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Serbs in Kosovo reject independence, Pristina's governance

Serbs living in northern Kosovo overwhelmingly rejected the state's independence in a referendum, voting against accepting rule from Albanian-dominated Pristina.

By Andrew MacDowallCorrespondent / February 16, 2012

A man casts his ballot at the polling station in Zvecan, Kosovo, Tuesday, Feb.14. Defiant Serbs in northern Kosovo voted Tuesday in a referendum that overwhelmingly rejected Kosovo's ethnic Albanian rule, further hindering Serbia's attempts to join the European Union.

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Belgrade

Serbs in Northern Kosovo rejected the fledgling state’s independence in an overwhelming vote this week. The vote indicates the frustration and alienation felt by the Serbian minority in Kosovo, which they see as part of Serbia.

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A remarkable 99.7 percent of voters voted “no” to accepting rule from the ethnic-Albanian dominated institutions of Pristina, the Kosovan capital, with fewer than 70 ballots in favor. But despite the unequivocal result – reminiscent of a North Korean “election” but almost certainly fair – the vote is extremely unlikely to move this frozen conflict any closer to resolution. The Serbian government, anxious to move closer to the European Union, opposed the vote. This has drawn criticism from the international community (including the EU), which fears it could ramp up tensions in the region.

Kosovo declared independence from Serbia four years ago this month, having been administered by the UN since 1999, when international efforts ended war between the then Yugoslav military and the Albanian insurgents of the Kosovo Liberation Army (KLA). Serbia has refused to recognize Kosovo’s independence, a position backed by Russia, China, and several EU member states. The predominantly Serbian north of Kosovo continues to be ruled de facto from Belgrade, with little influence from Pristina. The poll was held in the four Serbian-controlled provinces, where 40,000 of Kosovo’s 120,000 or so Serbs live.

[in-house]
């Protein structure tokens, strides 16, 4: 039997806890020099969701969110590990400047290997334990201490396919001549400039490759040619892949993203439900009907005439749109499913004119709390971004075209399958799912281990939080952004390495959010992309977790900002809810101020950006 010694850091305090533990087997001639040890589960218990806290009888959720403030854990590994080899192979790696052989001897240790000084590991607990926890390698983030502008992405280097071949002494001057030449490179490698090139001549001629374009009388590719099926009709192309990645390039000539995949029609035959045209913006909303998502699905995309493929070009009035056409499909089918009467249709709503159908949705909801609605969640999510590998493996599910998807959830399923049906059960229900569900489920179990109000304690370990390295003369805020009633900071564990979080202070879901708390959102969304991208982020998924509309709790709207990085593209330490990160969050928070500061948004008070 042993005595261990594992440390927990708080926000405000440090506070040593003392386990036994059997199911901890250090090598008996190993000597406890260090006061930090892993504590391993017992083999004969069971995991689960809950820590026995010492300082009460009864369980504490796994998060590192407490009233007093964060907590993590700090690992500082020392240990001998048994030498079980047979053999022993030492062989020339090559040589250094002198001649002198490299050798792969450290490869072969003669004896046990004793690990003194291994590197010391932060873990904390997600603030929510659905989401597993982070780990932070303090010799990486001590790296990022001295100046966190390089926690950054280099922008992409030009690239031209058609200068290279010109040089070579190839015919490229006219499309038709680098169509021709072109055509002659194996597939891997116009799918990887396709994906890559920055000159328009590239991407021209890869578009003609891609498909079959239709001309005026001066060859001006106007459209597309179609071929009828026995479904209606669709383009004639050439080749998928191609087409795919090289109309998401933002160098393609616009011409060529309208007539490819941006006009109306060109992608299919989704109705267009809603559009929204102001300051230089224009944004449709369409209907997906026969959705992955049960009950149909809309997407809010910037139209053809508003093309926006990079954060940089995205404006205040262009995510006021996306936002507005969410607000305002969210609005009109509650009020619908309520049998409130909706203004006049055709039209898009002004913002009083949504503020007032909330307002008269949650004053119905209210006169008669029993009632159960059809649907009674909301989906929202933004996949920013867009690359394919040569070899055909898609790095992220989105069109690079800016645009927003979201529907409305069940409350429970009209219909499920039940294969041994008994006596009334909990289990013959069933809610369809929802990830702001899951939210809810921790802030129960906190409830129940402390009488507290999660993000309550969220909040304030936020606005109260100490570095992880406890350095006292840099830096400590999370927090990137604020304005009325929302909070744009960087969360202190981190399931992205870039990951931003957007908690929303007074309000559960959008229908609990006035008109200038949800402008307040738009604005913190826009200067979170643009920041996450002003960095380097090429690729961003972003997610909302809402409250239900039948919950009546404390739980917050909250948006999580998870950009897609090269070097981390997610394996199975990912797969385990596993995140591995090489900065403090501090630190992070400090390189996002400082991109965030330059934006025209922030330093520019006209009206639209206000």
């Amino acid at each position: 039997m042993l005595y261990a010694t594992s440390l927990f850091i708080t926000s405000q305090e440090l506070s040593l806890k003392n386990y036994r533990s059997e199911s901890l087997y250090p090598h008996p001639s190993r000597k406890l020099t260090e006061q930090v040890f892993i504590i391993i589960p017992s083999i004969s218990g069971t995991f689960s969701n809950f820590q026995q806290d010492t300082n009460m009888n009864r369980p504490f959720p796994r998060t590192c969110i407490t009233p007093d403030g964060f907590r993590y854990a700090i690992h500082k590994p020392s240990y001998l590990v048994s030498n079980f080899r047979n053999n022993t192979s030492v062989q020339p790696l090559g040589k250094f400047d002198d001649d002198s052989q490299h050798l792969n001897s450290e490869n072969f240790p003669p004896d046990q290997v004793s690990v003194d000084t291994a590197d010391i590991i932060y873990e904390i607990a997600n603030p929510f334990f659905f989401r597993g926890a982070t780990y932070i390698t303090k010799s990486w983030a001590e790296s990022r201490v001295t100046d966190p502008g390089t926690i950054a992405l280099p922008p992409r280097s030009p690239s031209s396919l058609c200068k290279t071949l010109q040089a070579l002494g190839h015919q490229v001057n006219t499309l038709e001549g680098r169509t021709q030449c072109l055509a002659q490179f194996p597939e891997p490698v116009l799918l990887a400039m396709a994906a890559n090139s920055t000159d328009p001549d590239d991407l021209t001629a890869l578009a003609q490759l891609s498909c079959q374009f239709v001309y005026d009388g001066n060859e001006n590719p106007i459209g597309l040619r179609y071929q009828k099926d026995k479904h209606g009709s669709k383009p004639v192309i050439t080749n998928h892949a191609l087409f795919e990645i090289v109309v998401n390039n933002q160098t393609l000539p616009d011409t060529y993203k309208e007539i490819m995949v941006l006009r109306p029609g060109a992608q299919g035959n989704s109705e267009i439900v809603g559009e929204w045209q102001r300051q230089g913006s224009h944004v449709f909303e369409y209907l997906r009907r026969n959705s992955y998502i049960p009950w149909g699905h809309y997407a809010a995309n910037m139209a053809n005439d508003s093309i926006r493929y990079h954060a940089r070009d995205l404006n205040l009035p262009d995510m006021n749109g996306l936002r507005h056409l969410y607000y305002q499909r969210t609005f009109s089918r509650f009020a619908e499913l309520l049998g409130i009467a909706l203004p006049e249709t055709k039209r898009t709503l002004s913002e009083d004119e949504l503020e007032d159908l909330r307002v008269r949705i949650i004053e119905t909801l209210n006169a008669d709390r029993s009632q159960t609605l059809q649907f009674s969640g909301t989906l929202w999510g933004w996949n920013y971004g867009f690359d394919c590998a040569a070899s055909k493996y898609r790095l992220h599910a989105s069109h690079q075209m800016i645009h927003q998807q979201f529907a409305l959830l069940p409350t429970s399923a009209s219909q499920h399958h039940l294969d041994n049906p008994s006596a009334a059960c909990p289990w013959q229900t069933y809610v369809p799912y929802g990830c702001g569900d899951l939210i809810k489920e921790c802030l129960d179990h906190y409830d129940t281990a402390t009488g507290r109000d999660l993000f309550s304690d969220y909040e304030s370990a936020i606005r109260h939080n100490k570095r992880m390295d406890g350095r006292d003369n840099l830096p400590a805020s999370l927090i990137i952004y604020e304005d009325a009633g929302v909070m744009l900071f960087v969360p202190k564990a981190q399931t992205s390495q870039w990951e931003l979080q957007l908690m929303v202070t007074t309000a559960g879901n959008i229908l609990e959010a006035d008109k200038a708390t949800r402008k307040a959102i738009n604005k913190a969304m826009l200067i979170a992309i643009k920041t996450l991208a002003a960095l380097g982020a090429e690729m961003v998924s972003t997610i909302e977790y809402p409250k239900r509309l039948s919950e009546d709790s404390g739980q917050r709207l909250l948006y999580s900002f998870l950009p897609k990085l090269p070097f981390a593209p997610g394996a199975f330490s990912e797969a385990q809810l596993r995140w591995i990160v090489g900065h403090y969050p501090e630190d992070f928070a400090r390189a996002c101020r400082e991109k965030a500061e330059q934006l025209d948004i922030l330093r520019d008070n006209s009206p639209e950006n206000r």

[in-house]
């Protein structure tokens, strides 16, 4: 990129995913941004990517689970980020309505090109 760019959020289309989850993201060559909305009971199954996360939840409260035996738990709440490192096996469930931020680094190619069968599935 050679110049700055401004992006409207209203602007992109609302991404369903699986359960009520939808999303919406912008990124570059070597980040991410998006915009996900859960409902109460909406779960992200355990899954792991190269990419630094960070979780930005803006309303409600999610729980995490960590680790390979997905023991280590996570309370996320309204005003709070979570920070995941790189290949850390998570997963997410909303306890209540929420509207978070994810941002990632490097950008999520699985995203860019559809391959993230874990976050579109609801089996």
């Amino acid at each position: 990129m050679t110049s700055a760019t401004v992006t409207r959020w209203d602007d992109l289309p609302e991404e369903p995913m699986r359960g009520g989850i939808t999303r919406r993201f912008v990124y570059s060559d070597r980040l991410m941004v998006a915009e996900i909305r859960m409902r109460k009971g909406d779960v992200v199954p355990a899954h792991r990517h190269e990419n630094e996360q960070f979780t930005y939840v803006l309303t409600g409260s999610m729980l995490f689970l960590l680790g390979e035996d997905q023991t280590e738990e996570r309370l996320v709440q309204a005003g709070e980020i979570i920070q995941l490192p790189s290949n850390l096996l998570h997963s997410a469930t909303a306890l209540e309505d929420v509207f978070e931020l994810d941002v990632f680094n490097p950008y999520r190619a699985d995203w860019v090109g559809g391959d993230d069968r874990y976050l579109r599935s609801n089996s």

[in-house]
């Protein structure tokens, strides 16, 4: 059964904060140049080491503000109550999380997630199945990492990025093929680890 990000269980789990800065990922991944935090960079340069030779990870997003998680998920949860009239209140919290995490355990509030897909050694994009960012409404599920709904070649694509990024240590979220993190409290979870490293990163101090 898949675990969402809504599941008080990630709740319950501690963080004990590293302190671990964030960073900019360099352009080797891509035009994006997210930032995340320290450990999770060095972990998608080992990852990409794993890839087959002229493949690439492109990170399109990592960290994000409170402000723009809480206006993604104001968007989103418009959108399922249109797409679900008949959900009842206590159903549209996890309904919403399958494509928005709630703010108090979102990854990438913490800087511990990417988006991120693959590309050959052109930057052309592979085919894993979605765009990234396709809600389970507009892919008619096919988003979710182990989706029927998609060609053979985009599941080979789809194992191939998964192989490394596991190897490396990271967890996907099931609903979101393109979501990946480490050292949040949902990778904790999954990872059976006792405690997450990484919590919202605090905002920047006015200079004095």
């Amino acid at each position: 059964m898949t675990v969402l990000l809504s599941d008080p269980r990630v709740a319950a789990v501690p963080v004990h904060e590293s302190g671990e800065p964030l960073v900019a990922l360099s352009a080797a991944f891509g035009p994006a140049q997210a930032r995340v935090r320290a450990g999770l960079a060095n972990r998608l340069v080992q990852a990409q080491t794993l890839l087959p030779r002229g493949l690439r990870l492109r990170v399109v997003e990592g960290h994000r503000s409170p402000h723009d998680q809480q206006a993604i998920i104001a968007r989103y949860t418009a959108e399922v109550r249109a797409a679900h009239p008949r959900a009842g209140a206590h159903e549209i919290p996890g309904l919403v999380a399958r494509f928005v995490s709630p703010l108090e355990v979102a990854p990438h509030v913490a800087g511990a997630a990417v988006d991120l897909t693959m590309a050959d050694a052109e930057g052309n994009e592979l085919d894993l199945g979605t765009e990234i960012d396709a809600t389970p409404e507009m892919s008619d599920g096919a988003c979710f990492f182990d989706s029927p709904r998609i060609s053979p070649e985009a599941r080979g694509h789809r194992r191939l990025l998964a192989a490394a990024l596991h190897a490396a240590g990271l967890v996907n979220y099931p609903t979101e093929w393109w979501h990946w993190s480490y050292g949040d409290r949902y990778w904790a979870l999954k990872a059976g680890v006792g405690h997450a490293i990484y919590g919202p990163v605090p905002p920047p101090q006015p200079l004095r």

Belgrade-based political commentator Bratislav Grubacic says the normalization of relations between Belgrade and Pristina is likely to continue, with both governments having too much at stake to escalate diplomatic tensions. 

But it is nonetheless indicative of Serbs’ hostility to the prospect of being a minority in an Albanian-dominated independent Kosovo. Opposition to the Pristina government, dominated by former KLA figures and tainted by allegations of criminal activity, is understandable.

Grim past

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